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‘Journalism is not a crime’: Taliban decried for threats to media

The United States and Afghanistan have denounced a Taliban warning that Afghan media will be targeted unless they stop broadcasting what the group called “anti-Taliban statements”.

Radio stations, TV channels and other media organisations had one week to stop transmitting “anti-Taliban advertisements”, the group’s military commission said in a statement on Monday.

“Those who continue doing so will be recognised by the group as military targets who are helping the Western-backed government of Afghanistan,” it said, adding “reporters and staff members will not remain safe”.

President Ashraf Ghani’s office condemned the threats by the armed group on Tuesday, which has previously targeted reporters and employees of media organisations.

“Freedom of expression and attacks on media organisations is in contradiction to human and Islamic values,” Ghani’s office said in a statement.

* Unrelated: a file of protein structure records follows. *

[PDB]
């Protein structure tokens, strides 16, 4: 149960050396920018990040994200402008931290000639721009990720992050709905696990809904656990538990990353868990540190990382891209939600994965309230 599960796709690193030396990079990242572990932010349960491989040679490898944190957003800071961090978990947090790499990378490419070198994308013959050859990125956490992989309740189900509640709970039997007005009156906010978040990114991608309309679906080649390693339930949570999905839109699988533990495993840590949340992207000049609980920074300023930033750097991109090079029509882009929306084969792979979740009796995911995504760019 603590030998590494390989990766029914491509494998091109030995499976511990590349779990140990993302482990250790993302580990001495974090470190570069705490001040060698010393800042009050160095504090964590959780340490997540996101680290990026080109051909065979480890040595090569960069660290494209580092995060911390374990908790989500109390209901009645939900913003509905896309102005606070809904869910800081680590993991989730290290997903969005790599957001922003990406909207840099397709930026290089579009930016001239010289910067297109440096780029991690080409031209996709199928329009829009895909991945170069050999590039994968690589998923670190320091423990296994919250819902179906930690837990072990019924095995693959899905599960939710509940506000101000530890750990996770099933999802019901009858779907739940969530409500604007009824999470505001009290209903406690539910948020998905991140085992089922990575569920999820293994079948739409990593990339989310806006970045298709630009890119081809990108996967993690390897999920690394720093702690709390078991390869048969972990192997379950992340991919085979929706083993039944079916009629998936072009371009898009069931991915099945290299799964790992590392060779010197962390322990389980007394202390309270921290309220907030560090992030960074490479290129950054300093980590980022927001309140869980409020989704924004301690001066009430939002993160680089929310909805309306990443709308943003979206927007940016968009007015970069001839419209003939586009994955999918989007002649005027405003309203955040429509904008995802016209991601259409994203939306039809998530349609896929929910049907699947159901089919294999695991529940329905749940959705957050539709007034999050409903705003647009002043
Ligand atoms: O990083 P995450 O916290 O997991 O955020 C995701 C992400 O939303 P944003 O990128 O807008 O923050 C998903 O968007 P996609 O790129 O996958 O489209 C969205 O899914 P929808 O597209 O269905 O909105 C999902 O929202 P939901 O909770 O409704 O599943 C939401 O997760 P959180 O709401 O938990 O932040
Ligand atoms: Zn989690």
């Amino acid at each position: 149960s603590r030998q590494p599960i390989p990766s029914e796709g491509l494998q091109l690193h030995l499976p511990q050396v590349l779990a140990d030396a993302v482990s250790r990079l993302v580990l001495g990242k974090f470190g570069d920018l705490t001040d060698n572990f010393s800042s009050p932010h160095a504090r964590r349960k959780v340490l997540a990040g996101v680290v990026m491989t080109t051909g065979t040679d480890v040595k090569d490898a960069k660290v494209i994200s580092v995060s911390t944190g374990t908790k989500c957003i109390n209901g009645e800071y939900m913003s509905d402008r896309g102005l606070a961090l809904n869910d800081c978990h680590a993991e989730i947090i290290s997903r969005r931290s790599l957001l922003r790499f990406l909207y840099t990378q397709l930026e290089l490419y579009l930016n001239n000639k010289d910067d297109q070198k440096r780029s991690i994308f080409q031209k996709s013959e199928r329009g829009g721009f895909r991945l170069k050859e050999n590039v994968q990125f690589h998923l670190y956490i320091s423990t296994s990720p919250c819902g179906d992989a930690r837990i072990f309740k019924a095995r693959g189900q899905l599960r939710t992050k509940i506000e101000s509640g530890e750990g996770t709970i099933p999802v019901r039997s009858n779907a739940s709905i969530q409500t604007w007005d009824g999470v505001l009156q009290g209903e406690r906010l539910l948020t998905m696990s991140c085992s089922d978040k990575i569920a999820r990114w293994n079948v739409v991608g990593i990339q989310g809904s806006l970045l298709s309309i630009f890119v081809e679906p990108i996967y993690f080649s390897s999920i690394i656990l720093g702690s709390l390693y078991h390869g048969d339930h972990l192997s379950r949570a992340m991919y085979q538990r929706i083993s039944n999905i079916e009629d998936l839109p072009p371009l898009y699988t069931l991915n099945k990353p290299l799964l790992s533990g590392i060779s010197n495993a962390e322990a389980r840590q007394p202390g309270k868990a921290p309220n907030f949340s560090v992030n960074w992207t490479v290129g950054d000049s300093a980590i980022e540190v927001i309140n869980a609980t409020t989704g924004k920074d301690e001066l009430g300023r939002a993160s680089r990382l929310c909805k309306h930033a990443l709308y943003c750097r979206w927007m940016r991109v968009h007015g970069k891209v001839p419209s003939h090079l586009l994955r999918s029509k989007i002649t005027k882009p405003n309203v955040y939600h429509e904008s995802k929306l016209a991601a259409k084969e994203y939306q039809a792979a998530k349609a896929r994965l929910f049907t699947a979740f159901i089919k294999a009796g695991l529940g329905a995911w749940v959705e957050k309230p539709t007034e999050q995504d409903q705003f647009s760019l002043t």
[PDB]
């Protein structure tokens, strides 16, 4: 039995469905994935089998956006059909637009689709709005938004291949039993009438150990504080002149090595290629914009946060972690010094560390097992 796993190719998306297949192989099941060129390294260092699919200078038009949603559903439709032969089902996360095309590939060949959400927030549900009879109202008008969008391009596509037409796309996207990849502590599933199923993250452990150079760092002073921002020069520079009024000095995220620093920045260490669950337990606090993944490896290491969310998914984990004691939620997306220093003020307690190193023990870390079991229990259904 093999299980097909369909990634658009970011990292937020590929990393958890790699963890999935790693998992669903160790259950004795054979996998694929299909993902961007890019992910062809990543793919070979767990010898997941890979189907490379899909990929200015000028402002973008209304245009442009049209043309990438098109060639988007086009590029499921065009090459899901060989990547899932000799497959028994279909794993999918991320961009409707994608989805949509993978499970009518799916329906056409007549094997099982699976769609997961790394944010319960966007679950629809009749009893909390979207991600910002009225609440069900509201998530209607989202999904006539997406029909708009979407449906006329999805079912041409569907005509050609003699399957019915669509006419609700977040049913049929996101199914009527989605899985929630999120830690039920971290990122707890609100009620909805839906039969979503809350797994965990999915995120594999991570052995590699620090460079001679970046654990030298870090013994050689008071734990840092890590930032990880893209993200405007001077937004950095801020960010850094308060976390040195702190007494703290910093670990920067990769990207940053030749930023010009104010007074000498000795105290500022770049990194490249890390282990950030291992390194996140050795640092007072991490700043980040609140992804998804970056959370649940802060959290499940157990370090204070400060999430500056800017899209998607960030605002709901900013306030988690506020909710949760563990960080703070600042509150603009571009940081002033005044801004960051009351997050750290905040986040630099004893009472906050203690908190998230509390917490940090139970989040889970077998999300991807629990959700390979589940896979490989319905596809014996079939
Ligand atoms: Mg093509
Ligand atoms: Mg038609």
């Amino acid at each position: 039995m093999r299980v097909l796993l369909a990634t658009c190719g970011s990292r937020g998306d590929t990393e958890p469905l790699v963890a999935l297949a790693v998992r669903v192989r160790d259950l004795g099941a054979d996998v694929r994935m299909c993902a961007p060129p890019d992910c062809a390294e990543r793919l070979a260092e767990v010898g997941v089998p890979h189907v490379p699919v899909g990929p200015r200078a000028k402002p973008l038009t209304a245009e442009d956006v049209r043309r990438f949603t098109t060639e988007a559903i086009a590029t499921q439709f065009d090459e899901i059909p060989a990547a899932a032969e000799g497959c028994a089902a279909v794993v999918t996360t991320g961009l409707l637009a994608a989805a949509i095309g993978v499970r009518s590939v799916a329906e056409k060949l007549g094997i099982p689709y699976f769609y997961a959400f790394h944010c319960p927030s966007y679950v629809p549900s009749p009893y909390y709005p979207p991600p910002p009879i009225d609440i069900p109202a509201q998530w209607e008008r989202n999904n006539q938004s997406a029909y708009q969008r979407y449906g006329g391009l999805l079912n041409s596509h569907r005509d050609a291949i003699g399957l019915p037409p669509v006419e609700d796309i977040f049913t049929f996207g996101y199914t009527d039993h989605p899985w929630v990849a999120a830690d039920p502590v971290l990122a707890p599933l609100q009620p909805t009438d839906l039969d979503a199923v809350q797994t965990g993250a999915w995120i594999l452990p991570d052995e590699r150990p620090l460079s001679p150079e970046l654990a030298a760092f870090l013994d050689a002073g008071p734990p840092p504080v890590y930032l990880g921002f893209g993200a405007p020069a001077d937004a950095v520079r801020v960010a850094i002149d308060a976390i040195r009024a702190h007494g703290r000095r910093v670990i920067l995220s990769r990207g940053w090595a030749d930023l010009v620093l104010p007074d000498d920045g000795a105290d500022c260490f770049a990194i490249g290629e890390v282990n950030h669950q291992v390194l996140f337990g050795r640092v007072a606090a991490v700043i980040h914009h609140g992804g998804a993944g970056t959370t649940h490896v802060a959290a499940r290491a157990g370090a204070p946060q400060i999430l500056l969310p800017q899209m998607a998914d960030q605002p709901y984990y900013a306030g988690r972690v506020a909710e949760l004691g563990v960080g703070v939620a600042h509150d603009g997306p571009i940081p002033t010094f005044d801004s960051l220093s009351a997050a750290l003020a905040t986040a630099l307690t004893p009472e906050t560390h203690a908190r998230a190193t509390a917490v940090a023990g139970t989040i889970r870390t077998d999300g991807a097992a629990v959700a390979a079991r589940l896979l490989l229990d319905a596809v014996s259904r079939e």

Peace talks

The warning comes as Taliban leaders prepare for a seventh round of peace talks with US officials aimed at finding a political settlement to end the 18-year-old war in Afghanistan.

The next round of talks is scheduled to begin on June 29 in Doha.

John Bass, the US ambassador to Afghanistan, said the Taliban should stop threatening Afghan journalists.

“Afghanistan’s vibrant media is a testament to the gains of the last 18 years. Journalism is not a crime, it is a valued public service to the world,” Bass said on Twitter

“More violence, against journalists or civilians, will not bring security and opportunity to Afghanistan, nor will it help the Taliban reach their political objectives,” he said.

Afghanistan was the deadliest country in the world to be a journalist in 2018, with 13 deaths according to the Committee to Protect Journalists (CPJ). The International Federation of Journalists said 16 journalists were killed last year.

With the international media presence in Afghanistan sharply reduced since the withdrawal of international troops in 2014, domestic media outlets have filled the gap but their work has become increasingly difficult.

In 2016, a Taliban suicide bomber rammed his car into a bus carrying employees of Tolo TV, the country’s largest private broadcaster, killing seven journalists.

The Taliban said it killed the employees because Tolo was producing propaganda that supported the occupation of Afghanistan by the US and its allies.

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